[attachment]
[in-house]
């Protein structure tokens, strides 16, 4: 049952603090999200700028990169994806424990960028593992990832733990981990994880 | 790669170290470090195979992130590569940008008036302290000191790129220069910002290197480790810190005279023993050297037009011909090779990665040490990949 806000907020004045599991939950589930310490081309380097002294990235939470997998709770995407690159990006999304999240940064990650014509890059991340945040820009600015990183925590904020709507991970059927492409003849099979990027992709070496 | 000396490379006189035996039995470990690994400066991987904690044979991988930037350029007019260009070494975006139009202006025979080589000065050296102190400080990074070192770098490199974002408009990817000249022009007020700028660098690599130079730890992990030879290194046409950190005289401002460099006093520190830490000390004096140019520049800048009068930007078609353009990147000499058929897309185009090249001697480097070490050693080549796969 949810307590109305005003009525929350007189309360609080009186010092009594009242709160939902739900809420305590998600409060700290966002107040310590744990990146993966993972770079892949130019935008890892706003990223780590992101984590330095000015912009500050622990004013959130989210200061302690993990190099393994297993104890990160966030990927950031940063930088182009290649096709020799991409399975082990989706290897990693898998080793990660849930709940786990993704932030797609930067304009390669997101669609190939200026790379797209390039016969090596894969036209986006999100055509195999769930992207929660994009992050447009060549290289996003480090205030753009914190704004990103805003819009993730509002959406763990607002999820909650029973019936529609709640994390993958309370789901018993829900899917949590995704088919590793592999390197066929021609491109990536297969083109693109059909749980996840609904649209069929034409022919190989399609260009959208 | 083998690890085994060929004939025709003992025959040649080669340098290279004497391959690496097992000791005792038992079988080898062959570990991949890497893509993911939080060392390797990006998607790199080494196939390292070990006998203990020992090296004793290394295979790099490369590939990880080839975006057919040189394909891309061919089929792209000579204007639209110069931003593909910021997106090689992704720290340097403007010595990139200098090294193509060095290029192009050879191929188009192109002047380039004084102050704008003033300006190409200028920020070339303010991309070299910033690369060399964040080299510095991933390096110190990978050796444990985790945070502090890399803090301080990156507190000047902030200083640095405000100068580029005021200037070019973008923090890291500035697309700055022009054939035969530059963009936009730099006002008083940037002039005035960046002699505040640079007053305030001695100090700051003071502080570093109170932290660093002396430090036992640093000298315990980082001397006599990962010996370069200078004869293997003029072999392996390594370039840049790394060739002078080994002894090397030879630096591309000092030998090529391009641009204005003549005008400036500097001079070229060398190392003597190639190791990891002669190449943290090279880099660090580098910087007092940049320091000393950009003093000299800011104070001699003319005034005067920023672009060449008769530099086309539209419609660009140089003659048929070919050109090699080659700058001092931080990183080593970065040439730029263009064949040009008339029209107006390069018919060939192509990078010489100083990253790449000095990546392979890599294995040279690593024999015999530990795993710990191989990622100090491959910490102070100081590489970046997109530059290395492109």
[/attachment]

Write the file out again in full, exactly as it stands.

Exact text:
[in-house]
């Protein structure tokens, strides 16, 4: 049952603090999200700028990169994806424990960028593992990832733990981990994880 | 790669170290470090195979992130590569940008008036302290000191790129220069910002290197480790810190005279023993050297037009011909090779990665040490990949 806000907020004045599991939950589930310490081309380097002294990235939470997998709770995407690159990006999304999240940064990650014509890059991340945040820009600015990183925590904020709507991970059927492409003849099979990027992709070496 | 000396490379006189035996039995470990690994400066991987904690044979991988930037350029007019260009070494975006139009202006025979080589000065050296102190400080990074070192770098490199974002408009990817000249022009007020700028660098690599130079730890992990030879290194046409950190005289401002460099006093520190830490000390004096140019520049800048009068930007078609353009990147000499058929897309185009090249001697480097070490050693080549796969 949810307590109305005003009525929350007189309360609080009186010092009594009242709160939902739900809420305590998600409060700290966002107040310590744990990146993966993972770079892949130019935008890892706003990223780590992101984590330095000015912009500050622990004013959130989210200061302690993990190099393994297993104890990160966030990927950031940063930088182009290649096709020799991409399975082990989706290897990693898998080793990660849930709940786990993704932030797609930067304009390669997101669609190939200026790379797209390039016969090596894969036209986006999100055509195999769930992207929660994009992050447009060549290289996003480090205030753009914190704004990103805003819009993730509002959406763990607002999820909650029973019936529609709640994390993958309370789901018993829900899917949590995704088919590793592999390197066929021609491109990536297969083109693109059909749980996840609904649209069929034409022919190989399609260009959208 | 083998690890085994060929004939025709003992025959040649080669340098290279004497391959690496097992000791005792038992079988080898062959570990991949890497893509993911939080060392390797990006998607790199080494196939390292070990006998203990020992090296004793290394295979790099490369590939990880080839975006057919040189394909891309061919089929792209000579204007639209110069931003593909910021997106090689992704720290340097403007010595990139200098090294193509060095290029192009050879191929188009192109002047380039004084102050704008003033300006190409200028920020070339303010991309070299910033690369060399964040080299510095991933390096110190990978050796444990985790945070502090890399803090301080990156507190000047902030200083640095405000100068580029005021200037070019973008923090890291500035697309700055022009054939035969530059963009936009730099006002008083940037002039005035960046002699505040640079007053305030001695100090700051003071502080570093109170932290660093002396430090036992640093000298315990980082001397006599990962010996370069200078004869293997003029072999392996390594370039840049790394060739002078080994002894090397030879630096591309000092030998090529391009641009204005003549005008400036500097001079070229060398190392003597190639190791990891002669190449943290090279880099660090580098910087007092940049320091000393950009003093000299800011104070001699003319005034005067920023672009060449008769530099086309539209419609660009140089003659048929070919050109090699080659700058001092931080990183080593970065040439730029263009064949040009008339029209107006390069018919060939192509990078010489100083990253790449000095990546392979890599294995040279690593024999015999530990795993710990191989990622100090491959910490102070100081590489970046997109530059290395492109």